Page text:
“I see that our county is now a sizeable business,” said Nelson. “A couple of hundred employees. That is a lot to be responsible for, and our county elected officials have a role to play. In my mind, it’s not in managing the day-to-day activities. Their role is [like] a board of directors.” He says a full-time county manager would handle the employees and the expense of running the county while the part-time council would set the overall direction for the government.
Nelson and Rideout spoke with former county employees and concerned citizens. When they and the other members of their group concluded that a charter change was in order, they formed Dorchester Citizens for Better Government, with Nelson as president and Ted Brooks as treasurer. They looked at the charters of other cities, counties and organizations, and decided to focus on two issues: transparency/full disclosure and abnormal turnover in key personnel. DCBG hired an attorney with experience writing charter language and set about drafting their amendments.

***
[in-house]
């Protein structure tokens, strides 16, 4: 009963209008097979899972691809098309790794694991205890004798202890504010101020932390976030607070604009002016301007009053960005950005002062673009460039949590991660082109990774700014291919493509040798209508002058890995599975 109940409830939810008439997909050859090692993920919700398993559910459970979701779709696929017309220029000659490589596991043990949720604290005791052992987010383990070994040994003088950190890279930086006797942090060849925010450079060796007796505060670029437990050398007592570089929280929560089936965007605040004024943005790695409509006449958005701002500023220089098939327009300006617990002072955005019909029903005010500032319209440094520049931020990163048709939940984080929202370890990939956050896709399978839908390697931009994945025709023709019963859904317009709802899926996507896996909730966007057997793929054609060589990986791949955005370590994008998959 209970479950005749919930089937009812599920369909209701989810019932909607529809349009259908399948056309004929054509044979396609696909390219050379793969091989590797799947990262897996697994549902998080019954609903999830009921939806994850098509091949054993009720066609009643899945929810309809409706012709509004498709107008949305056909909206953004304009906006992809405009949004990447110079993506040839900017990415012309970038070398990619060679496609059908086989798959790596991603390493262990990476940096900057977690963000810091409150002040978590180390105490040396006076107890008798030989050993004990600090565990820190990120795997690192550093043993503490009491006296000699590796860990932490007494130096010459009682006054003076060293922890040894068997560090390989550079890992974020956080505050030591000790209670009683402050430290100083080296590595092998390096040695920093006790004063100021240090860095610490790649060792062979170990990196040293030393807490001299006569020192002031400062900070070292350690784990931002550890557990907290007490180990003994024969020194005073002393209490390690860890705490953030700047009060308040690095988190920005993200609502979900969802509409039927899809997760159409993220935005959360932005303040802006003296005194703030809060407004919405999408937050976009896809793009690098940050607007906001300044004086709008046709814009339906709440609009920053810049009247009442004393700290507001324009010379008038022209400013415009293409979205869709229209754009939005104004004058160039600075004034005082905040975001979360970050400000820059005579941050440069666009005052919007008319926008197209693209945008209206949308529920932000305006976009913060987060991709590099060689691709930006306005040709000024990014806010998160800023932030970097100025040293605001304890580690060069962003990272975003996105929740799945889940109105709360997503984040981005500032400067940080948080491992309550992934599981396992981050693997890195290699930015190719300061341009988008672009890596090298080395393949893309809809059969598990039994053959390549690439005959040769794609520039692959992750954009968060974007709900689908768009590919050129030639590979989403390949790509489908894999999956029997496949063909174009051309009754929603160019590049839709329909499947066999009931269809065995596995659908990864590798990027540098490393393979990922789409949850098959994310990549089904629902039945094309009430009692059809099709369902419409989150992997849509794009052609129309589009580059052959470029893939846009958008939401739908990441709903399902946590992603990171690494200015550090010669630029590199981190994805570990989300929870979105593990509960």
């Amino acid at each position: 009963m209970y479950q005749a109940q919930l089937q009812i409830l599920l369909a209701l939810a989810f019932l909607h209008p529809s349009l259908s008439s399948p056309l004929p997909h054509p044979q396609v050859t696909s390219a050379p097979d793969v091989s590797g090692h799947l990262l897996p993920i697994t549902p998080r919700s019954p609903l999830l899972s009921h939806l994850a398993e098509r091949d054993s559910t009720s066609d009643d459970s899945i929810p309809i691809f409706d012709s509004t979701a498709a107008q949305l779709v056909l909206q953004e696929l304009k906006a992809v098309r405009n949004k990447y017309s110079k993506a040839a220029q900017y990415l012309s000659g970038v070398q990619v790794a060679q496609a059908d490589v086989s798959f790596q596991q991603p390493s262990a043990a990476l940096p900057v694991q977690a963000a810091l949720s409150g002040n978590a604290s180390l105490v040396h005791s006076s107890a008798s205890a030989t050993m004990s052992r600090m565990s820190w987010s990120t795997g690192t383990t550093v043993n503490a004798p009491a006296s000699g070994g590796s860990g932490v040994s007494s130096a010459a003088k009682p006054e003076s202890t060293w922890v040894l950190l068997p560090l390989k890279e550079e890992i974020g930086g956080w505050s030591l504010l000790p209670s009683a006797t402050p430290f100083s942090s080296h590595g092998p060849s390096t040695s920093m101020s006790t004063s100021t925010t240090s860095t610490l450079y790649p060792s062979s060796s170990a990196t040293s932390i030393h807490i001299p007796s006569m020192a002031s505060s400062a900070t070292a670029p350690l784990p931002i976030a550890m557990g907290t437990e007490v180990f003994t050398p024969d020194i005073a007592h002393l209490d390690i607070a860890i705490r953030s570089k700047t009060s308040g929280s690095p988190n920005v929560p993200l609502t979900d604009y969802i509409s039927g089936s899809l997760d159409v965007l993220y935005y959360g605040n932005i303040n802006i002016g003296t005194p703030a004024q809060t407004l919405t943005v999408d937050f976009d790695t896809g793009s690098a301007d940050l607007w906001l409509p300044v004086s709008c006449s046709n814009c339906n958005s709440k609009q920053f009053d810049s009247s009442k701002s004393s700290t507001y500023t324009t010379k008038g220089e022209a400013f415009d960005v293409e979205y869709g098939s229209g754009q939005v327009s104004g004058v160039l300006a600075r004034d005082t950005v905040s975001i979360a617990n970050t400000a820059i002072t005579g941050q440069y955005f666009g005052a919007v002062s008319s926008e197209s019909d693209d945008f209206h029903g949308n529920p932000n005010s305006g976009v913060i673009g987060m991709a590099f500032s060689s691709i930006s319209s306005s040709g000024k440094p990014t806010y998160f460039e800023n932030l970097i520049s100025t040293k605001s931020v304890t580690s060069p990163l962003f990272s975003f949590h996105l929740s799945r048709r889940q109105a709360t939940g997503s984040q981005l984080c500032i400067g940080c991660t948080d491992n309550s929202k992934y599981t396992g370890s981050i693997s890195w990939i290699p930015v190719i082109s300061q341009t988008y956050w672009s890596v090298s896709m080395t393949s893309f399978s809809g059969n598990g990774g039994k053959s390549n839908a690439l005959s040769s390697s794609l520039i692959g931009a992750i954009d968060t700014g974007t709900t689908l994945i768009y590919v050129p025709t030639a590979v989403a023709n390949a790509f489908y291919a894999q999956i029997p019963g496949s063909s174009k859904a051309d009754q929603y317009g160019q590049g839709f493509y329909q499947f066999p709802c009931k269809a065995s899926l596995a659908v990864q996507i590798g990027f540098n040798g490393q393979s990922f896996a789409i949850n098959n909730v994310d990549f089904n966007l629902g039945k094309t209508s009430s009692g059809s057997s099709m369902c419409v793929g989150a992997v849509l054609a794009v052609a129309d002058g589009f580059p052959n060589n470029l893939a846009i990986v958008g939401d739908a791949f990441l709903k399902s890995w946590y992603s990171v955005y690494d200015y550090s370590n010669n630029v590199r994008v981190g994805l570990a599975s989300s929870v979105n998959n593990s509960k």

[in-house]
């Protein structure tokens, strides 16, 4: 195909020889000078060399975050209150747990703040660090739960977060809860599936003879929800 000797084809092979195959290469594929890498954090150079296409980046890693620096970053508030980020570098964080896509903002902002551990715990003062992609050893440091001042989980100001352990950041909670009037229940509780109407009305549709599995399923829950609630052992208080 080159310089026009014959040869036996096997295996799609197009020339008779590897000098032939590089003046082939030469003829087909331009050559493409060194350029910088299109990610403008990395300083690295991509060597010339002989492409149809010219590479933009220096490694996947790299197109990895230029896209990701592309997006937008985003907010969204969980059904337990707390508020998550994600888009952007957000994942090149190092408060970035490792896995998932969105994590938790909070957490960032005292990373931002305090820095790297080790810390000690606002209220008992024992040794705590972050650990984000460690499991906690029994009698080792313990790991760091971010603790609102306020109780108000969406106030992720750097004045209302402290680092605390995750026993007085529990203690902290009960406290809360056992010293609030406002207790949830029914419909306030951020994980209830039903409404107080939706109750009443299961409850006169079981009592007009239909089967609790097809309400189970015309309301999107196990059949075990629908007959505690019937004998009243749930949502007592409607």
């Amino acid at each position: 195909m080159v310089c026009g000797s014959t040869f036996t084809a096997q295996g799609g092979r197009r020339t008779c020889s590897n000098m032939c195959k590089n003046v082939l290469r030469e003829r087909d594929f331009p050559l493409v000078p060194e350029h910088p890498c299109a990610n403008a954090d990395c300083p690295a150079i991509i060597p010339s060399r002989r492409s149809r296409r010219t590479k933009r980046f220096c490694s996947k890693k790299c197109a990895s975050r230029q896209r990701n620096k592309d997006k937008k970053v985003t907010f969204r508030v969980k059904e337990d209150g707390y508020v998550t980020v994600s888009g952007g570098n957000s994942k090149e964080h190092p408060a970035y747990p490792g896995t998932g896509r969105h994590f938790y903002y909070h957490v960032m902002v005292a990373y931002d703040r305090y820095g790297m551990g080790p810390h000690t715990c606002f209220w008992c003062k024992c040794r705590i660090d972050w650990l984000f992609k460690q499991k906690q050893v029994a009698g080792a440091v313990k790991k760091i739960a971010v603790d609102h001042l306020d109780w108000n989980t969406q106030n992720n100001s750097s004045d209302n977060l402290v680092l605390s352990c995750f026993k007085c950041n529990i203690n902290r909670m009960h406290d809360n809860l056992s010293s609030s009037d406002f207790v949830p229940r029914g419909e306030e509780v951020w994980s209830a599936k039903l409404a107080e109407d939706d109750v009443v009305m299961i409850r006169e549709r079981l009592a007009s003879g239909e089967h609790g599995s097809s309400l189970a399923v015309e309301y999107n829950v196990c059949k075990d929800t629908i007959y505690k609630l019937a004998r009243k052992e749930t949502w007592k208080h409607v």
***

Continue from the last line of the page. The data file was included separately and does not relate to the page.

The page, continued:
Once these were prepared, DCBG conducted some fundraising to pay for their attorney as well as advertising. Then they set about meeting with different groups, such as local businesspeople, the Rotary, the Lions Club, and area fire companies. To be prepared for the November election, DCBG will be passing around their petitions into the summer, with the goal of gathering 5,000 signatures, a little over 20% of the county population. That number would allow for any signatures discounted by the county election board, who would approve the amendments for the ballot.
Some have asked why the group doesn’t just concentrate on getting good people elected to the council. Rideout responds that electing quality candidates in all five districts is important, but that each citizen’s vote counts in only one of those districts. “Improving the charter should be something that everyone is concerned about” because it gives the public “the opportunity to voice their opinions [about] how county government as a whole should operate.”
Four of the county council members did not respond to email requests for comment. The fifth stated he would only comment after reading the amendments.
The proposed amendments, along with the petitions and an FAQ, can be found online at cambridgecan.org/cambridge-matters-proposed-county-charter-change.